Asia-Pacific

China's live-fire drills a warning to Taiwan amid rising tensions

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China has flexed its military muscle with live-fire drills off the southeast coast in a warning to Taiwan about seeking independence or closer ties with Washington.

Chinese combat helicopters have conducted live-fire drills with missiles off the country's southeast coast, state media said, without confirming whether the exercises took place in the sensitive Taiwan Strait.

The People's Liberation Army (PLA) exercise took place on Wednesday and involved various types of helicopters that tested "all-weather operational capability of the air force at sea," the official Xinhua news agency said.

State broadcaster CCTV showed footage of helicopters firing missiles at distant objects in the water.

Part of the the People's Liberation Army exercise.
Part of the the People's Liberation Army exercise.
Supplied

The reports did not say exactly where the exercises took place, but they occurred on the same day that China conducted live-fire drills in the Taiwan Strait.

Beijing had announced the Taiwan Strait drills last week, further ramping up tensions following stark warnings against any independence moves by the self-ruled island, which China sees as its sovereign territory.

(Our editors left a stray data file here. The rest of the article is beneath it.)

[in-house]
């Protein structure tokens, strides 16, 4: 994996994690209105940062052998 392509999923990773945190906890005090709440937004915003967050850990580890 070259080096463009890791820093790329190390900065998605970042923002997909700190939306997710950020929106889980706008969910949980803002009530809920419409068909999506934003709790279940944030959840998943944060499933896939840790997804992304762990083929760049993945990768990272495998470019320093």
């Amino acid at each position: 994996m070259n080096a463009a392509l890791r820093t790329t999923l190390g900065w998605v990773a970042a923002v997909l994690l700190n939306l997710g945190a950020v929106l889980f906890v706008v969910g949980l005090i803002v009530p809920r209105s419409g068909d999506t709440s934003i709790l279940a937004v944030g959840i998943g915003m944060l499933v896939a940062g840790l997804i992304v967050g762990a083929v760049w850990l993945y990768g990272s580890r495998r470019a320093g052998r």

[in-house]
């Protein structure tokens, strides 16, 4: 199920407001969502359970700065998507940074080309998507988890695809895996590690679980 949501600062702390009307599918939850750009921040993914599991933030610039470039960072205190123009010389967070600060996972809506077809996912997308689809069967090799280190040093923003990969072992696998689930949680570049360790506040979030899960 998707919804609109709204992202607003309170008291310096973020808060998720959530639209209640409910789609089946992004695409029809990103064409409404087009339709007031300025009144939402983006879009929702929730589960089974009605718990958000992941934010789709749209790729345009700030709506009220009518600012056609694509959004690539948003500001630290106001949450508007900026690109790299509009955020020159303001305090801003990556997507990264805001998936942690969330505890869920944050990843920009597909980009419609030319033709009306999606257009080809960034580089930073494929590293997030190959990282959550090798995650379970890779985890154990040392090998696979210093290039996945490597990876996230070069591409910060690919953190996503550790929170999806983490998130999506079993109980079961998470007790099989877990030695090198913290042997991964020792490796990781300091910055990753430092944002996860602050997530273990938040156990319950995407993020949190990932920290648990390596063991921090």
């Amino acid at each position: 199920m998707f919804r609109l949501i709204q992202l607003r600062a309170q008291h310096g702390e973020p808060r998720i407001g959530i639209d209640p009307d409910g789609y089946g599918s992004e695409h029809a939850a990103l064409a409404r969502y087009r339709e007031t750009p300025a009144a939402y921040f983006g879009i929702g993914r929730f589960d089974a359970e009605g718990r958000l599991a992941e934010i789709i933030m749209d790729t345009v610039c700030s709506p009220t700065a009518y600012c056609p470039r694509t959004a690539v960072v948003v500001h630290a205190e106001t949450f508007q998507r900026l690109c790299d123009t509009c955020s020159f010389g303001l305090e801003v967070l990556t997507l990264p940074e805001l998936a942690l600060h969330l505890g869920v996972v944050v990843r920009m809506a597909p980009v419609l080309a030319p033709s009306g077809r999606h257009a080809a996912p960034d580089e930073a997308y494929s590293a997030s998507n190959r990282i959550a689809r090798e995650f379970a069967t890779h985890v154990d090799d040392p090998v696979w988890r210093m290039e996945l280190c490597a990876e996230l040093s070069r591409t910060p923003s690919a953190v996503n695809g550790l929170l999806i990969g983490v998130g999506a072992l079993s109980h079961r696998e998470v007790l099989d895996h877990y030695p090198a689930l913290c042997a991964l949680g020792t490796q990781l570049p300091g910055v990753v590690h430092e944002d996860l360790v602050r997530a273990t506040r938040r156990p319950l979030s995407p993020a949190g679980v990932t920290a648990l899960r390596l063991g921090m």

Vessels had been ordered to avoid a certain area off the Chinese mainland's coast, triggering speculation that a flotilla spearheaded by China's sole aircraft carrier would take part in the exercise.

But Taiwan's defence ministry said ON Wednesday that the drills only involved land-based artillery conducting "routine" shooting practice, accusing Beijing of exaggerating its plans as a form of "verbal intimidation and saber-rattling".

The drills coincided with Taiwanese President Tsai Ing-wen's visit to Swaziland, one of Taipei's few remaining international allies.

The helicopters fired missiles at distant objects in the water.
The helicopters fired missiles at distant objects in the water.
Supplied

Beijing has stepped up military patrols around Taiwan and used diplomatic pressure to isolate it internationally since Tsai took office.

China sees the democratically-governed island as a renegade part of its territory to be brought back into the fold and has not ruled out reunification by force.

Beijing has also been angered by Washington's arms sales to Taipei, and China protested last month after President Donald Trump signed a bill allowing top-level US officials to travel to Taiwan.

Washington switched diplomatic recognition from Taiwan to China in 1979 but maintains trade relations with the island.

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